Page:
Zackary Hunt felt like he was living in hell.
For three months in the fall of 2019, the 20-year-old felt like he was getting butt kicked during Basic Law Enforcement Training Academy at Robeson Community College. Hunt and several dozen recruits were pepper-sprayed and hit with gas canisters. Others were tased. Physical training was grueling. Nearly every day, Hunt remembers cranking out nearly 200 push-ups that his arms felt like “noodles.”
“It was intense training,” said Hunt, “but the bond that all of us had together — there were some people that didn’t like the others, but in the end, we all knew what career we were going into and how dangerous it could be.”
Chief among those dangers: high-speed pursuit driving.
The academy dedicates several days to high-speed pursuit training. Recruits chase instructors, driving on a vacant airstrip at a local municipal airport. It is not uncommon to reach speeds upwards of 80 or 90 mph, Hunt said. During a chase, recruits are instructed to pay close attention to the suspect’s body language should they reach for a weapon or throw drugs or another item from their vehicle.
While traveling at high speeds, Hunt explained that police officers must relay a basic information checklist to their command and pursuing units. This includes the location the suspect is traveling, a description of the make and model of the suspect’s vehicle, and the suspect’s vehicle license plate number.
“You have to focus on so much stuff during the chase. It’s kinda dangerous.”
Like wearing a seatbelt, safety, particularly at night, is at the heart of lessons drilled into recruits by the academy’s instructors.
Never outrun your headlights
Don’t get tunnel vision
“They try and prepare you for everything that you would see on the job but the way that the world is now,” Hunt explained, “you never know, really, what to prepare for. You just hope that you’re ready for it when it comes.”
Hunt, a rookie in the Fairmont Police Department in North Carolina, had few brushes with high-speed pursuits. The inexperience meant that he had few opportunities to overcome, much less prepare for, the dangers of a high-speed pursuit.
On the evening of January 4, 2021, two men were seen attempting to rob a convenience store in Maxton, north of Fairmont. The suspects were seen fleeing in a white, compact vehicle. Hunt was stationed in the area at a vehicle checkpoint.
What began at a stop sign, the suspects’ vehicle several car lengths ahead of Officer Hunt, suddenly escalated. “He made a right turn and ran every stop sign after that.”
Speeding down a dimly lit road, the suspects’ vehicle took sharp turns to lose Hunt driving a Chevy Tahoe. But as more time passed during the pursuit, Hunt said, “I felt that I got tunnel vision while focusing on the car.”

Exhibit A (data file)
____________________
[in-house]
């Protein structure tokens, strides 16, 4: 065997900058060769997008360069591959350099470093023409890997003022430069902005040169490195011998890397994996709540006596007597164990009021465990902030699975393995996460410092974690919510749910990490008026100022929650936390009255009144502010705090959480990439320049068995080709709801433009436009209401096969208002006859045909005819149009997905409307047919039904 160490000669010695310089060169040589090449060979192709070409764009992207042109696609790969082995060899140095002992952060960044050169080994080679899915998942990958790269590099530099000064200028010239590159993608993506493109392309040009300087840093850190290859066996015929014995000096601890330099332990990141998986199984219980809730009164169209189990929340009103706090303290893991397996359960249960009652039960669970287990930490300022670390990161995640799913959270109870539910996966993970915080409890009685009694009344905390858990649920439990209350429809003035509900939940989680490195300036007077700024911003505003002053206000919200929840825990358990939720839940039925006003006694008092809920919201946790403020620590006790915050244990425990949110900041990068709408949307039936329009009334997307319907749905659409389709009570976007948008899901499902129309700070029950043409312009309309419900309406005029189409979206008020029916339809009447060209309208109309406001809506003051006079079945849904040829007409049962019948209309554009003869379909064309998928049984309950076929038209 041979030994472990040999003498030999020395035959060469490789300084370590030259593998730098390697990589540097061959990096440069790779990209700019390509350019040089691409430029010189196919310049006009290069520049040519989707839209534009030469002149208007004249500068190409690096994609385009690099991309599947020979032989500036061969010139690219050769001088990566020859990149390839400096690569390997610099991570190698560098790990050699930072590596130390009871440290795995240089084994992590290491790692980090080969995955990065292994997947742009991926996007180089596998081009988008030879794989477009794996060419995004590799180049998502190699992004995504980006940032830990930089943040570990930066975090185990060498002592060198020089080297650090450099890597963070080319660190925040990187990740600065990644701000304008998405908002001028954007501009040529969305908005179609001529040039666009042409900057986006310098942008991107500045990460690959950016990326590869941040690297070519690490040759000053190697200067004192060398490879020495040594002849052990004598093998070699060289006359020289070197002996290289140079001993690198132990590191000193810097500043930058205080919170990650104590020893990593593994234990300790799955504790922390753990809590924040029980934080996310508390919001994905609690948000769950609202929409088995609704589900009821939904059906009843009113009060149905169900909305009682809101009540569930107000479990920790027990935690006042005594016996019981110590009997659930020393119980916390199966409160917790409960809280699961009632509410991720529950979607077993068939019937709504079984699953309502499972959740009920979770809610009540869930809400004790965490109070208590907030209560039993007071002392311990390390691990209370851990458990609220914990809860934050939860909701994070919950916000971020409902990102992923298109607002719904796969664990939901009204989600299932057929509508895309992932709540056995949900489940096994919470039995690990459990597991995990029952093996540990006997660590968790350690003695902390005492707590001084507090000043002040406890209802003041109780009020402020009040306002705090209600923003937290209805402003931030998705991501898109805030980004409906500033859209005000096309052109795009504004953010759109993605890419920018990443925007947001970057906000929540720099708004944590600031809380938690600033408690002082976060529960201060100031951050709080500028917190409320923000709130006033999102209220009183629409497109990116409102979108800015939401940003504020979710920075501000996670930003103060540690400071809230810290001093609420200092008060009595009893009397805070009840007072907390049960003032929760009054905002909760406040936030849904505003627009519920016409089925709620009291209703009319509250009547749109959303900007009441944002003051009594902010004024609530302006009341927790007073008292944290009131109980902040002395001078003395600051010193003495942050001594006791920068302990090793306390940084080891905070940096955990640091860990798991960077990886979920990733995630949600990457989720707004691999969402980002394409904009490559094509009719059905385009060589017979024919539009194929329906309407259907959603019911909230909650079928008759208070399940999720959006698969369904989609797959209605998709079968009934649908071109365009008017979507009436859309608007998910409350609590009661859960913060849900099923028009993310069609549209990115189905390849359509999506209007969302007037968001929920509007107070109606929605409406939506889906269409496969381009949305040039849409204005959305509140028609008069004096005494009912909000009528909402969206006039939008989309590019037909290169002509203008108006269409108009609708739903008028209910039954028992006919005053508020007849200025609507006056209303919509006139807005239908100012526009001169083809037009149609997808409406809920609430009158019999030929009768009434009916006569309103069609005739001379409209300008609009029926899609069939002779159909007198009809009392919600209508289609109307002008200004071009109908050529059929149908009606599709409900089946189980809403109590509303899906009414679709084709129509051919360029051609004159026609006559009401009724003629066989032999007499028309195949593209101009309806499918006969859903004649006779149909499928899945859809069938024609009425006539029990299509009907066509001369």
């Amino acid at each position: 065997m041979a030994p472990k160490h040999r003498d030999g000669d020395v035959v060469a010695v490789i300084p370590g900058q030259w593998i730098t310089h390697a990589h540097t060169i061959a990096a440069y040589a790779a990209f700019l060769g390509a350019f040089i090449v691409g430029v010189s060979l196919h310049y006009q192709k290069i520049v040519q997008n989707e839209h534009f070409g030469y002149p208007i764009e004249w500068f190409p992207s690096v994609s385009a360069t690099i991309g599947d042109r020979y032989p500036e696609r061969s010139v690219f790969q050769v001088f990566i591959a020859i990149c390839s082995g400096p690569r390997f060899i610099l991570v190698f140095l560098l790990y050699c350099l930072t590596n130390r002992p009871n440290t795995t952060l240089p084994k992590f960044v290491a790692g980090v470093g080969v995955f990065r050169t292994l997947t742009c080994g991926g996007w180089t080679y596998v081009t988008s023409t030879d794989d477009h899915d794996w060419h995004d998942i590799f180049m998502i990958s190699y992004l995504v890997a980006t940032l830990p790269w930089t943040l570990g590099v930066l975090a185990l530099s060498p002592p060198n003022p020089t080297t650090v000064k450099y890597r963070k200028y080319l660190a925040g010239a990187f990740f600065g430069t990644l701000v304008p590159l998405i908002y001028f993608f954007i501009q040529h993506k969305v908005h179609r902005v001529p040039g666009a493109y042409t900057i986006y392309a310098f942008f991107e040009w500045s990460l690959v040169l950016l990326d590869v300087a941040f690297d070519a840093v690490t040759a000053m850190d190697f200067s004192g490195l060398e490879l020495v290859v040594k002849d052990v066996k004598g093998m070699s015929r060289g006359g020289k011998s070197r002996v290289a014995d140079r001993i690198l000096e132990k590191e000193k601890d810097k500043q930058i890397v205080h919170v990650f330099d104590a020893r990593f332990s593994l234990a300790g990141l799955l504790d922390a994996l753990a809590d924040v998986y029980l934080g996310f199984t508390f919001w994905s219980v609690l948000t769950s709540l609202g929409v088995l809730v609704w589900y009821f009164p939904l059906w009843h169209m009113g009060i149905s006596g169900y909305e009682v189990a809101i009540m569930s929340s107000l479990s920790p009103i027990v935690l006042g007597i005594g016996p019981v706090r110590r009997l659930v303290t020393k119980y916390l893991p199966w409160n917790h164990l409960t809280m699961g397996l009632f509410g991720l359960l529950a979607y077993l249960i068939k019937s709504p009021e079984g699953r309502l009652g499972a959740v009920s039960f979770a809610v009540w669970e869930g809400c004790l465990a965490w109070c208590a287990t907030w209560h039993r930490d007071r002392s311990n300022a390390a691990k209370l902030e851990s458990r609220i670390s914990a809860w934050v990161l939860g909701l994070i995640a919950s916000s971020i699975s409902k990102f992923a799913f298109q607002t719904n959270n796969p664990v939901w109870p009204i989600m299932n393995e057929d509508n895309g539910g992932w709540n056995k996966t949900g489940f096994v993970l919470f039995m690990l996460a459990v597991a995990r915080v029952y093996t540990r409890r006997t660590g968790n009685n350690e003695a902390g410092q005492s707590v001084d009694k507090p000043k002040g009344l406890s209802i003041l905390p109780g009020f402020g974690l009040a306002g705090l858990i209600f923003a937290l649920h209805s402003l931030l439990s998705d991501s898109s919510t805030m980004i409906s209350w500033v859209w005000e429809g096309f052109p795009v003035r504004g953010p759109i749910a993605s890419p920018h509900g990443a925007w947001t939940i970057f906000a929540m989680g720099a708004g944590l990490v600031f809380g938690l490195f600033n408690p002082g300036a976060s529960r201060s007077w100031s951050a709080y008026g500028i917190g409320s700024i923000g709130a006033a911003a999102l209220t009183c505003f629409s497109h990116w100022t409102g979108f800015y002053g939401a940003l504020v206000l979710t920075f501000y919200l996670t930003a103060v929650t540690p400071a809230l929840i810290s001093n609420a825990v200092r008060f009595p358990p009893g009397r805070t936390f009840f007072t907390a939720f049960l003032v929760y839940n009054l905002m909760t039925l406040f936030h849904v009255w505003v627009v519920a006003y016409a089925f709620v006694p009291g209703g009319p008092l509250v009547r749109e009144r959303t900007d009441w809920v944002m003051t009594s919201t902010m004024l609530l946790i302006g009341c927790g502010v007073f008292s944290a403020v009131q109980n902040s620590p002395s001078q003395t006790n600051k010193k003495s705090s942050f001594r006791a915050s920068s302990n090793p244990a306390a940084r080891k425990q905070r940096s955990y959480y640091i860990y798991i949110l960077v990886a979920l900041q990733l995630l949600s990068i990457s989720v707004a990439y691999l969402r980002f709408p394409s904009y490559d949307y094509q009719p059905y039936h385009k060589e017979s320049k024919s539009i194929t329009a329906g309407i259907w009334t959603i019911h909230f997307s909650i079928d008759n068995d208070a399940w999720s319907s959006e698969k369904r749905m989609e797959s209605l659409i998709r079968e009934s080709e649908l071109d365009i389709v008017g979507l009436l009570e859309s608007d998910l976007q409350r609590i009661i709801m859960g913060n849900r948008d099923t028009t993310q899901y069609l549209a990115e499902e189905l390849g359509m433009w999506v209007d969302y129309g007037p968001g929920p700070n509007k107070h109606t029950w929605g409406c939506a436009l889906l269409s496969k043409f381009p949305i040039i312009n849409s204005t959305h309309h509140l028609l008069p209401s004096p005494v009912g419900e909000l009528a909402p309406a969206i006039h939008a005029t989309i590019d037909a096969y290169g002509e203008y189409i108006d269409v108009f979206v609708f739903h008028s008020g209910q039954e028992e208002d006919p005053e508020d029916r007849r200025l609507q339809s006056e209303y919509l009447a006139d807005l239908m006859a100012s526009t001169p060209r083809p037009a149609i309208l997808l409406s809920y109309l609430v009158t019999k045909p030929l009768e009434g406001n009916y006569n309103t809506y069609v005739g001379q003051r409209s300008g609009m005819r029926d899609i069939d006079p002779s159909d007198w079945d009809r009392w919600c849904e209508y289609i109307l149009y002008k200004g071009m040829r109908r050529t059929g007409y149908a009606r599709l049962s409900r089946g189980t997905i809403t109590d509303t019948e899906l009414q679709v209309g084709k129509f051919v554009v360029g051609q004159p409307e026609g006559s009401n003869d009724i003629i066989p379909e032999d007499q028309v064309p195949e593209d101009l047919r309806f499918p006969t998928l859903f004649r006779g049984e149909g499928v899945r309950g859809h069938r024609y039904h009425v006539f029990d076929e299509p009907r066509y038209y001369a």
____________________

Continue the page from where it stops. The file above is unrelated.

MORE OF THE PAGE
When the suspects’ vehicle slowed down to make a hard right turn, Hunt instinctively hit the brakes, turning the steering wheel hard to get around the curve. It was an impossible maneuver for the hulking SUV.
“As soon as I hit the woods,” Hunt said, “everything went black, and it felt like three seconds, maybe, when all it was complete silence — just a black picture.”
According to local news reports, first responders from the South Robeson Rescue Unit and Fairmont Fire Department arrived at the scene. Fairmont firefighters pried Hunt from the wreckage using the Jaws of Life. Coincidentally, the fire department purchased the hydraulic tool in 2019 with grant funding from the Gary Sinise Foundation.
Hunt broke both his pelvis and hip in the wreck; a staph infection extended his stay at the hospital an extra week. Unbeknownst to him, a coordinated effort was underway by the Gary Sinise Foundation and Operation Ramp It Up.
The Cincinnati-based nonprofit installed a temporary wheelchair ramp at the front of his house. Forming an “L” shape from the front door to the driveway, the ramp measures 31 feet in keeping with ADA guidance (one inch of step corresponds to one foot of ramp).
“We actually added a couple more feet just to make it land a little bit easier onto the driveway,” said Greg Schneider, the organization's chief executive. “You want to make sure that your first responder or veteran has no type of step or anything.”
Both organizations split the cost of the ramp. What ordinarily takes Operation Ramp It Up weeks, including a home visit, Schneider said, took days in Hunt’s case.
“Without all that love and support from Gary [Sinise] or the police department or my family and friends,” Hunt said, “I don’t think that I would recover as fast as I did — emotionally and physically as well, even mentally.”
Hunt returns to work this week. He will work a desk, writing reports, performing light duties until the Fairmont Police Department deems him fit, particularly physically, for patrol. Once immobile for several months, Hunt no longer relies on a wheelchair or crutches to move around.
Twice a week, he goes to physical therapy. Months of inactivity led to significant muscle and weight loss. He walks with a limp, still in pain but making strides in his recovery — a small price to pay for a dangerous career.